Preservationists have a cool new friend on the Louisville Metro Council.
District 21 Metro Councilman Dan Johnson showed up at a rally today at Main and Floyd streets, siding with about two dozen preservationists against amending Louisville’s Historic Landmarks and Preservation Districts designation process.
(A 19th century building had stood on the site of the rally, which is now surface parking – a building that was torn down as part of the city’s deal with Todd Blue to save Whiskey Row.)
The proposed legislation – termed the Yates Amendment after sponsor David Yates, 25th Metro Council District – is scheduled to come up for discussion tomorrow afternoon at 1:30 p.m. during a planning and zoning committee meeting.
The Yates’ amendment has two parts.
• The proposed amendment would change the way citizens petition metro government for landmark designation, limiting petitions to a certain number or percentage of residents within a 1-mile radius of the structure proposed for landmark designation. The current process allows any city resident to start the landmark process by petition.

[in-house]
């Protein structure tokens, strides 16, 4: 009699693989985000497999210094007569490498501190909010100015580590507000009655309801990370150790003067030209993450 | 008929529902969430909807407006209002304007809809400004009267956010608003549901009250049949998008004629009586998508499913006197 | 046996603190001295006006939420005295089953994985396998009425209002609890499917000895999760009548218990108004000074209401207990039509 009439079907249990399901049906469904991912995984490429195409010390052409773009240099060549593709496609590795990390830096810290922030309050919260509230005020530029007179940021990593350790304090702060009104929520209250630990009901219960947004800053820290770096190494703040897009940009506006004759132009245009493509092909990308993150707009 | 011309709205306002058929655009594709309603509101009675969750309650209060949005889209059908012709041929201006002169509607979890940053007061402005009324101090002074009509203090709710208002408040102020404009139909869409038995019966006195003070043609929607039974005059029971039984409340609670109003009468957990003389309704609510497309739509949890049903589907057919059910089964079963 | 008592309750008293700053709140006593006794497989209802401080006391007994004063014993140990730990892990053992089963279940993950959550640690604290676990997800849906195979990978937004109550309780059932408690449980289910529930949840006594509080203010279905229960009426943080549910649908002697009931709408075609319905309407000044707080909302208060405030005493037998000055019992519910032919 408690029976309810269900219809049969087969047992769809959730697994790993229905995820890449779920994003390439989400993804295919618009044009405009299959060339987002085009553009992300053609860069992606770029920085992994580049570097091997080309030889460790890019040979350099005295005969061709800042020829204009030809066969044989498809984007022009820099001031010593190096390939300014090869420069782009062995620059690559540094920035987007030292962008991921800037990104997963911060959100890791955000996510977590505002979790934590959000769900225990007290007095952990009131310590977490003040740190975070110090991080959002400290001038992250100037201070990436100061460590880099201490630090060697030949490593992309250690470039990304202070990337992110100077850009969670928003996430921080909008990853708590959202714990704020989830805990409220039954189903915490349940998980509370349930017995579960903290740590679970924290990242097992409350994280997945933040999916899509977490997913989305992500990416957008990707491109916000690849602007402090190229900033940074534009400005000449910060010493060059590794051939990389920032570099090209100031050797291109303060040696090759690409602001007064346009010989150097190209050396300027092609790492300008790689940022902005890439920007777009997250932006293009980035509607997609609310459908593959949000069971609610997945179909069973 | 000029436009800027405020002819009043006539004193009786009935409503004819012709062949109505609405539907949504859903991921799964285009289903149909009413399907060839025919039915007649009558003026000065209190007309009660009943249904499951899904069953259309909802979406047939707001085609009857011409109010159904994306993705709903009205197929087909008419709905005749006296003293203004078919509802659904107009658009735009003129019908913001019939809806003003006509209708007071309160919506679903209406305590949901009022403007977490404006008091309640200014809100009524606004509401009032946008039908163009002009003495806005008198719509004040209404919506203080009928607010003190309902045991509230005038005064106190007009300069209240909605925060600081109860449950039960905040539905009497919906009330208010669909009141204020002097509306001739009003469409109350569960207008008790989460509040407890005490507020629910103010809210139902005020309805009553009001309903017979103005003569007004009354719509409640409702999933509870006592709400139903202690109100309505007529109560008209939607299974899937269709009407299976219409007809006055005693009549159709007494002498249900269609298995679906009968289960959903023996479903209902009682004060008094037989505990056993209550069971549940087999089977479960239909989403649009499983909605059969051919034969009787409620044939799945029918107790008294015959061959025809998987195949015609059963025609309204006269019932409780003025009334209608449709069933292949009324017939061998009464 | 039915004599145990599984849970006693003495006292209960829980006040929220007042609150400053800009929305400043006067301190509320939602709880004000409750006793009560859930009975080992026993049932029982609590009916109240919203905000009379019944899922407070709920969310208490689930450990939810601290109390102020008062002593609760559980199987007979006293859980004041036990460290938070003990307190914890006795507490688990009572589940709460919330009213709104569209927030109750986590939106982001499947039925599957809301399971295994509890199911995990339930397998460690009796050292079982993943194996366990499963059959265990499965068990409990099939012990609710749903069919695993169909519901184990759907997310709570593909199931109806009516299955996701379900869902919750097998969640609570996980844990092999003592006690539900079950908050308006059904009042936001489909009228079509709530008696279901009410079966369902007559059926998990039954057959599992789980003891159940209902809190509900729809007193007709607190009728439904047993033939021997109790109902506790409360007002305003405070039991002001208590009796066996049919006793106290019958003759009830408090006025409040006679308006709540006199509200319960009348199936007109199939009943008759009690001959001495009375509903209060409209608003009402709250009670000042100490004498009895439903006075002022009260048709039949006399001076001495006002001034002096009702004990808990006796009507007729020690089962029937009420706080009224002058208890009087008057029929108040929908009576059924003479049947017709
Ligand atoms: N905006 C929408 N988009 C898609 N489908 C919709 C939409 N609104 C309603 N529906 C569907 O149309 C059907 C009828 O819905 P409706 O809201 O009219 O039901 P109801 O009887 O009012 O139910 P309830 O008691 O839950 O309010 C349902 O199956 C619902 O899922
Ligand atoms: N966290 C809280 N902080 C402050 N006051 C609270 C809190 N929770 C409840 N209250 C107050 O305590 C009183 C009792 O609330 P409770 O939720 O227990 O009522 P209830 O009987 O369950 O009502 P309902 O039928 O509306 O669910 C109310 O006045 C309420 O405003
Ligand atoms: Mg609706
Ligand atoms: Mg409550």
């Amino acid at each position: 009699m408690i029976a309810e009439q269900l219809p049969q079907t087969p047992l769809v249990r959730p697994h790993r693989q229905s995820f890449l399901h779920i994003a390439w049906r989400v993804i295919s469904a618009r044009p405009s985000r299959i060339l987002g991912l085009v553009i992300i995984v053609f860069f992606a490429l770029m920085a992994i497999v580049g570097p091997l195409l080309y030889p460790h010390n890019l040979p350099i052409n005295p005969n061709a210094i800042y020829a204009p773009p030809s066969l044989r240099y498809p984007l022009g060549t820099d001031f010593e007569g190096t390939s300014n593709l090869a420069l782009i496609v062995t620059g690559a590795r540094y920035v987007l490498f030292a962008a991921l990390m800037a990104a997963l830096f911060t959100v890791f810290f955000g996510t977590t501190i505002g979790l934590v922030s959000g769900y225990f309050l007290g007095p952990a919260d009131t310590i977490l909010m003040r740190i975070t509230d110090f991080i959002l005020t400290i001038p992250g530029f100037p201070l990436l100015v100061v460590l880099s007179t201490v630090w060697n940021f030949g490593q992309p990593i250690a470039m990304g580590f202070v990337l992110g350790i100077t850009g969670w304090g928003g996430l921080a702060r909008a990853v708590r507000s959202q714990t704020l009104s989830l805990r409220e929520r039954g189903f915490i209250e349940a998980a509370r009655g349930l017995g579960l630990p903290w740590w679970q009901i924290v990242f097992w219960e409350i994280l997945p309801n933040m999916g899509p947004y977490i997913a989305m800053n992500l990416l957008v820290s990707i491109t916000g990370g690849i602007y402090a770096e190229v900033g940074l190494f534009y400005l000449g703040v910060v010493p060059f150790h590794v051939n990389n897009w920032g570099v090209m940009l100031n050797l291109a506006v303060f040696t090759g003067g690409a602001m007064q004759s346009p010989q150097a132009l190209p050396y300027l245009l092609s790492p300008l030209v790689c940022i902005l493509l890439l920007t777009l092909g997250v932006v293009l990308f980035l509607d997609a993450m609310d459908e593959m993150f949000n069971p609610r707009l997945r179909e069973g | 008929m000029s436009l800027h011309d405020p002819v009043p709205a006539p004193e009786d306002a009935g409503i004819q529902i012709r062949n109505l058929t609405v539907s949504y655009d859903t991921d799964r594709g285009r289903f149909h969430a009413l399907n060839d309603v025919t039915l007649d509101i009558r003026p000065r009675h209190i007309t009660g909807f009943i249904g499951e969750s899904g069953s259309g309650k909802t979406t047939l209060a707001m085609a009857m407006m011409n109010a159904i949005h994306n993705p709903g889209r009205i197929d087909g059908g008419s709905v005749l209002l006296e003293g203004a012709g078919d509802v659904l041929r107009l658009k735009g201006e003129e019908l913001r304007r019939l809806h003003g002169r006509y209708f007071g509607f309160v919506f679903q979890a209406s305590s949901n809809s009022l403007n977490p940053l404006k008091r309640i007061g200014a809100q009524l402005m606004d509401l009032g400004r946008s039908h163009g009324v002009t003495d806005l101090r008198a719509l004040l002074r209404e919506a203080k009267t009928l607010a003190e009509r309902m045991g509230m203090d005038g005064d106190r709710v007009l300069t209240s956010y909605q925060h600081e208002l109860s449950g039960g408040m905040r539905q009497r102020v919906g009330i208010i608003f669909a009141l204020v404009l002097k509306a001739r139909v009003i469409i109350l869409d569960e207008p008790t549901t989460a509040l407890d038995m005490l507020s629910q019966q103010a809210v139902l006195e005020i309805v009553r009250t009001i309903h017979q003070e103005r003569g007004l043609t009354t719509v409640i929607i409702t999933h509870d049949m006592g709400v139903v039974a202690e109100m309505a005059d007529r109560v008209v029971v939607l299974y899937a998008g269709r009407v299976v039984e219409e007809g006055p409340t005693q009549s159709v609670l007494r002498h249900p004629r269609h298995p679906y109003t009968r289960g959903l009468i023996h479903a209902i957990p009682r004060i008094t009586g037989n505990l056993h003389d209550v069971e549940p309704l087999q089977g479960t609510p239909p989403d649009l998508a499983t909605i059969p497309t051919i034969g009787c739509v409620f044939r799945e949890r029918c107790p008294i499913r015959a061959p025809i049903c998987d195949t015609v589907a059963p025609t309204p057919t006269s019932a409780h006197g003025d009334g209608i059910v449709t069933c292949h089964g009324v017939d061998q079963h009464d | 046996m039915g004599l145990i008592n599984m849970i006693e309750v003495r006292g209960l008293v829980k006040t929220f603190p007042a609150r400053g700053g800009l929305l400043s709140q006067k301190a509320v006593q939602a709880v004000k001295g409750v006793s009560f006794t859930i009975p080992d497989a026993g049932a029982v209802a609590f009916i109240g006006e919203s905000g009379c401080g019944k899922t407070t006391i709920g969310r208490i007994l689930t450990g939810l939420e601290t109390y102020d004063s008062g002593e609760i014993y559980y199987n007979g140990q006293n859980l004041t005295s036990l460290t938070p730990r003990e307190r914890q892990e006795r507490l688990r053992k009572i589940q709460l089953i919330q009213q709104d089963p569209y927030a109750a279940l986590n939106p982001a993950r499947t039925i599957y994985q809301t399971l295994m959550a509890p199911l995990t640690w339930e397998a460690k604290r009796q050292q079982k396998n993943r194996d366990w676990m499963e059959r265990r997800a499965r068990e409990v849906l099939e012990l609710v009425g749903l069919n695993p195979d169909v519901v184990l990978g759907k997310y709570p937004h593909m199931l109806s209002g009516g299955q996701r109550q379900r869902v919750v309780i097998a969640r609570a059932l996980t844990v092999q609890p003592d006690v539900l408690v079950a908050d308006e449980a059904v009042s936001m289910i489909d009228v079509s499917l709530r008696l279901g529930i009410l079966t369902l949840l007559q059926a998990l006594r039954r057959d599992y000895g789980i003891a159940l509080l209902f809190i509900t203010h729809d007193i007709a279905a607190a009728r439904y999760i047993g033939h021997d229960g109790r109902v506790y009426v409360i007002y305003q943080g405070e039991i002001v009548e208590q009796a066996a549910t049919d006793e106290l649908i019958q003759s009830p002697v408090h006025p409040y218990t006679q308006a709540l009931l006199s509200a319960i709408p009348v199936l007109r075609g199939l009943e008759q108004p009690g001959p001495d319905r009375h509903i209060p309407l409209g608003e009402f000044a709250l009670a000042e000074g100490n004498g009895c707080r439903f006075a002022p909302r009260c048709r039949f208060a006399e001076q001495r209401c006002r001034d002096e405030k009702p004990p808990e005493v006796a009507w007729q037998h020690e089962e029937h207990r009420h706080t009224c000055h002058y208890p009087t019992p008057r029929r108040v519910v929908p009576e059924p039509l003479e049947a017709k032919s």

• The second part would require the Metro Council review and approve all landmarks decisions of the Landmarks Commission. Currently, the commission includes a Metro Council voting member, but is independent of city government.
Johnson said the current landmarks process kept developers from tearing down the Colonial Gardens structure in his district near Iroquois Park and replacing it with a drug store. But he acknowledged the opposing position – people who don’t live in a neighborhood can decide what the neighborhood has to live with … including the deteriorating structure.
“Colonial Gardens is still standing and it will remain standing until someone renovates it,” Johnson said. “Some people think it’s an eyesore, but I think it’s a project that hasn’t been finished yet.”
At least three local candidates attended the rally including Metro Council candidates Mason Roberts and Bryan Mathews, and state senate candidate Curtis Morrison.
Morrison, who is a regular contributor to Insider Louisville, said, “What’s good about (the rally) is that a metro councilman talked about Colonial Gardens in a way no one ever has before.”
A number of pro-development officials including current Eighth District Metro Councilman Tom Owen and Chuck Kavanaugh, executive vice president of the Home Builders Association of Louisville, are working to craft a compromise between developers and preservationists.